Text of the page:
This set of videos are out of print but original copyrights to KOCE have been preserved as a set to show how Physics used to be explained to Y7 -> 13 and still should be!
Unit 1: Force and Energy
This program introduces the series and sets forth the concept of inertia, the first law of physics. Things like to keep on doing what they’re already doing.
Building on the concept of inertia, Eureka! Adds the factor of mass, tells how it’s measured and show how it differs from size. Concept: Inertia increases with mass.
The concept of speed is introduced to the inertia-mass relationship. Concept: Force varies with mass and rate of change of speed.
- Acceleration 1
With the examples of a bicycle and a baseball player, an important rule of physics becomes apparent. Concept: Force = mass x acceleration.
- Acceleration 2
An animated locomotive helps explain how acceleration works and is calculated. The importance of reasonable units is stressed. Concept: Acceleration = m/s2.
Isaac Newton’s celebrated falling apple is cited to explain the force of gravity and the unit with which the force of gravity is measured. Concept: Force of Gravity = Mass x 10 m/s2.
- Weight vs Mass
Eureka! Explains the difference between weight and mass and shows how only mass is the same on the moon and on the earth.
A circus strongman and a clown help present the physics definition of work. Concept: Work = force x distance.
- Kinetic Energy
Animated billiard balls help demonstrate kinetic energy-the energy of motion.
- Potential Energy
A rock teetering on the edge of a cliff is shown to have potential energy-the energy of position.
Unit 2: Simple Machines
- The Inclined Plane
This program demonstrates how an inclined plane allows you to trade increased distance for decreased force.
- The Lever
Eureka! Demonstrates the principle of the lever; “The longer the arm of the lever to which force is applied, the less that force need be”.
- Mechanical Advantage and Friction
Professors A and B compare the mechanical advantage of an inclined plane with that of a lever.
- The Screw and the Wheel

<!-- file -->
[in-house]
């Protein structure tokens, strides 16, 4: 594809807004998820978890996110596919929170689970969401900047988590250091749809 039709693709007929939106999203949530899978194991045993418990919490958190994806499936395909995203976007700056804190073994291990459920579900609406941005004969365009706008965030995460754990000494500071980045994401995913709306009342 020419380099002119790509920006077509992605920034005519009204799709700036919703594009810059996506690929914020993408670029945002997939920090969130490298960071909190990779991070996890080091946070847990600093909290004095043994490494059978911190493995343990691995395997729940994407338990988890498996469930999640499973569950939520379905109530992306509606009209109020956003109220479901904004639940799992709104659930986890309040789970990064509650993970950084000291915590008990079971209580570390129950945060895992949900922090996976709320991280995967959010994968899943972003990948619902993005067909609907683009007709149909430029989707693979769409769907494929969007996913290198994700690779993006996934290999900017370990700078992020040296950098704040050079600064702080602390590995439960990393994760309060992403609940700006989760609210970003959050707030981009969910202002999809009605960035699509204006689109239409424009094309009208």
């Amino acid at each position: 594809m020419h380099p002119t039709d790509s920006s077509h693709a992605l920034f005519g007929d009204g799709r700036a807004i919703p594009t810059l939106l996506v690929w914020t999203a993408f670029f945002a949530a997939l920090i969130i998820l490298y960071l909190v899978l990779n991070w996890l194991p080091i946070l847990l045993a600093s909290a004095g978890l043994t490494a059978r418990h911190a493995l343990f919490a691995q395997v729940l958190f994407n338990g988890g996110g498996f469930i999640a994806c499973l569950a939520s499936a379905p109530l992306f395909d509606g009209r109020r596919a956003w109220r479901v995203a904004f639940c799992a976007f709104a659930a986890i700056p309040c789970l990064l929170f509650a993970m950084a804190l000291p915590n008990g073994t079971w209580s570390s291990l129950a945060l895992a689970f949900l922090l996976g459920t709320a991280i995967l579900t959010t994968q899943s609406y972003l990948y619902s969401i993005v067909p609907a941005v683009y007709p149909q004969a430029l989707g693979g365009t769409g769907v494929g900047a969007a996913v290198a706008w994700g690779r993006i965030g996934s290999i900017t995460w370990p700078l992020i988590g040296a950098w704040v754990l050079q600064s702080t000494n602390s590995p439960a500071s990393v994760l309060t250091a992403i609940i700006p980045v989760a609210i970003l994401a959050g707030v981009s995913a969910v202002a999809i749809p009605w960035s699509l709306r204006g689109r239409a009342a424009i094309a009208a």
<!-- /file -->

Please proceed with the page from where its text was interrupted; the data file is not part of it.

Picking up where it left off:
This program provides examples and definitions of a screw and a wheel: a screw is simply a twisted inclined plane, a wheel is simply a circular lever, whose fulcrum has become an axle.
- The Pulley
Eureka! shows viewers how a pulley works to lift a heavy object. If you double the number of ropes supporting the weight, you double the mechanical advantage.
Unit 3: Heat and Temperature
- Molecules in Solids
This program defines the three states of matter, and illustrates the latticework pattern of molecules in solids. Viewers learn the origin of the word “molecule”.
- Molecules in Liquids
A molecules in a solid get hotter, they vibrate faster and faster and eventually slip out of their latticework pattern. When this occurs, the substance melts, changing from a solid to a liquid state.
- Evaporation and Condensation
A goldfish bowl filled with water demonstrates the process of evaporation in which speeding molecules escape from a liquid to form a gas.
- Expansion and Contraction
Using balloons to illustrate the process, Eureka! shows how, when matter gets hot, it’s molecules go faster and the solid, liquid or gas expands. Conversely, when matter gets cold, it’s molecules go slower and the solid, liquid or gas contracts.
- Measuring Temperature
Eureka! shows viewers how Swedish scientist Anders Celsius invented the Celsius thermometer using the expansion of mercury as a measure of temperature.
- Temperature vs Heat
Eureka! explains that heat refers to quantity of hotness, and is determined by the mass and speed of molecules. This program demonstrates that a bucket of water at temperature of 50 degrees Celsius contains more heat than a cup of water at 100 degrees Celsius.
Unit 4: The Conduction of Heat
This program explains that molecules are made up of atoms. In pure metals, all the atoms are arranged separately in a latticework patter, but in most nonmetals, liquids, and gases the atoms are bunched together into molecules.
Using an animated model of an atom, Eureka! illustrates how electrons whiz so quickly round the nucleus that they appear to form layers.
Eureka! looks at the process of conduction, explaining that the application of heat to an object makes the molecules or atoms vibrate faster and cause a short of “domino effect”.
Unit 5: The Convection of Heat
- Volume and Density
This program explains that volume refers to the amount of space an object envelops and that density refers to the amount of mass that is compacted in a given volume.
Showing viewers that objects immersed in a liquid are buoyed up by a force equal to the weight of the liquid displaced, this program explains the principle of buoyancy.
This program explains how the principle of buoyancy is responsible for the process of heat transfer called convection.
- Heat as Energy
Heat is produced whenever there is movement and friction between two objects. Since movement is a form of energy, it follows that heat must also be a form of energy.
- Radiation Waves
Viewers learn that one of the chief ways in which heat energy moves is in the form of waves. This kind of heat transfer is called radiation.
- The Radiation Spectrum
Viewers learn that the waves of heat energy radiated by the sun come in many forms which together make a band, or spectrum of energy waves.